(2) In the investigation, the following criteria must be taken into consideration:
(a) the chemical, biological and physical properties of the hazardous substance;
(b) the routes of exposure to the hazardous substance;
(c) the effects on health of exposure to the hazardous substance;
(d) the state, concentration and quantity of the hazardous substance handled;
(e) the manner in which the hazardous substance is handled;
(f) the control methods used to eliminate or reduce exposure to the hazardous substance;
(g) whether the percentage of oxygen is within the range prescribed in section 196;
(h) the value, level or percentage of the hazardous substance to which an employee is likely to be exposed; and
(i) whether the value, level or percentage referred to in paragraph (h) is likely to be more than that prescribed in sections 195 or 255.
(3) On completion of the investigation referred to in subsection (1) and after consultation with the work place committee or the health and safety representative, as the case may be, the marine chemist or other qualified person must set out in a written report signed by that person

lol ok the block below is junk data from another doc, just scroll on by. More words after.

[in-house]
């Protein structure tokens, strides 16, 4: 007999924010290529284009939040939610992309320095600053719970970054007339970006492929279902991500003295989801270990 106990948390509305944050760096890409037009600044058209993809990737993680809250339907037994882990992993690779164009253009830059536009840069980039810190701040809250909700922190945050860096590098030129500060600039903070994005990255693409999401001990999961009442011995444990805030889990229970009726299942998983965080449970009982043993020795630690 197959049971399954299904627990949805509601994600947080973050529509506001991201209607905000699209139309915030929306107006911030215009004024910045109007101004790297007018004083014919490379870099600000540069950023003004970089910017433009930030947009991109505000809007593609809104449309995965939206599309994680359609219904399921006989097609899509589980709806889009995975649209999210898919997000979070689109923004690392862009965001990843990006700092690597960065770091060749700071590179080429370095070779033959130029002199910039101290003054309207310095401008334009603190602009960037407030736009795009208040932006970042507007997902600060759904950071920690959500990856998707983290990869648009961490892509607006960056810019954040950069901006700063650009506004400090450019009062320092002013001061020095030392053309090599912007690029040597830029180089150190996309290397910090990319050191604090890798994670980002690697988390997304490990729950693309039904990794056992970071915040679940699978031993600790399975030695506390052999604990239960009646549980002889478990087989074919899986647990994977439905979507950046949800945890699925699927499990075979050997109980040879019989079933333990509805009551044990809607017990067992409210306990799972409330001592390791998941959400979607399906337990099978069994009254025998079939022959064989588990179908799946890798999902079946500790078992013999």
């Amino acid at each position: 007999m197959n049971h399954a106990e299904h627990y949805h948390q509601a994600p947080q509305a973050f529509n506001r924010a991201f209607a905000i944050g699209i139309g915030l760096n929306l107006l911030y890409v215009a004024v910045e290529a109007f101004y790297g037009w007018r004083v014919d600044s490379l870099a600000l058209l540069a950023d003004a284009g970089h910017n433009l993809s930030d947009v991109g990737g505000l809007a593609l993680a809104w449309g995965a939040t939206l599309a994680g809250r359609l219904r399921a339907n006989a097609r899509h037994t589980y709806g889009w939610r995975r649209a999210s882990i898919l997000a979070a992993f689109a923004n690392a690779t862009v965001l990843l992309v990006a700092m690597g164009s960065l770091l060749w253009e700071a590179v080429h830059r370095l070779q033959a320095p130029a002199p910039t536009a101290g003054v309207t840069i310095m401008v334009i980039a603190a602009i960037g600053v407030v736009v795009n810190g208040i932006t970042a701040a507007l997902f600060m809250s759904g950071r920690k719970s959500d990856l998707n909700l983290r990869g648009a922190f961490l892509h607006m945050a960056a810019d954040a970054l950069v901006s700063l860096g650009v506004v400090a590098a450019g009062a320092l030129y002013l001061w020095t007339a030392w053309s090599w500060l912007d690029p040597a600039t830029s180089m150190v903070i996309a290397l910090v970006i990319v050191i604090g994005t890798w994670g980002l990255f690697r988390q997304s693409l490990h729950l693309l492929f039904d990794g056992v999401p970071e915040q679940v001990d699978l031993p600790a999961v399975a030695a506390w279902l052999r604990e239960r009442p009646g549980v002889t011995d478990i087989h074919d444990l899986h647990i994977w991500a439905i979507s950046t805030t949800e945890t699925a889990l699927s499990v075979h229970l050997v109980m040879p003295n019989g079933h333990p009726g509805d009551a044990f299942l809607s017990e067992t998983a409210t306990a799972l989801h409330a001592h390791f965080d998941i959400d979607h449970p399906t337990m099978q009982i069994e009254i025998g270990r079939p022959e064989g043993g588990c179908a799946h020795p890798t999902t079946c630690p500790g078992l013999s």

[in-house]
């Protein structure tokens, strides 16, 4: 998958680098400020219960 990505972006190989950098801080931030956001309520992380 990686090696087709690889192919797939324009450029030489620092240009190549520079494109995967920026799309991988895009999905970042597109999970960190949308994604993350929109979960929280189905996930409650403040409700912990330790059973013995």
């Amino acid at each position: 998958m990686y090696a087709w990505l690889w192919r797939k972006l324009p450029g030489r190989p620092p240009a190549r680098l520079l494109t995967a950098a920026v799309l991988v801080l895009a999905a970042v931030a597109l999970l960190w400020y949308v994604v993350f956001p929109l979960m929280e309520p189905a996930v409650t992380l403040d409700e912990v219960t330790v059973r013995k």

(4) The employer must keep the report for a period of 30 years after the day on which the marine chemist or other qualified person signed the report.
Substitution of Substances
246 A person must not use a hazardous substance for any purpose in a work place if it is reasonably practicable to substitute it with an equivalent substance that is not a hazardous substance or a substance that is less hazardous.
247 If the health of employees working in a work place is likely to be endangered by skin contact with a hazardous substance, the employer must provide a wash area with wash basins supplied with hot and cold water.
248 Every ventilation system used to control the concentration of an airborne hazardous substance must be designed, constructed and installed so that
(a) if the airborne hazardous substance is a chemical agent, the concentration of the substance is not more than the values and limits prescribed in subsection 255(1); and
(b) if the airborne hazardous substance is not a chemical agent, the concentration of the substance is not hazardous to the health or safety of employees.
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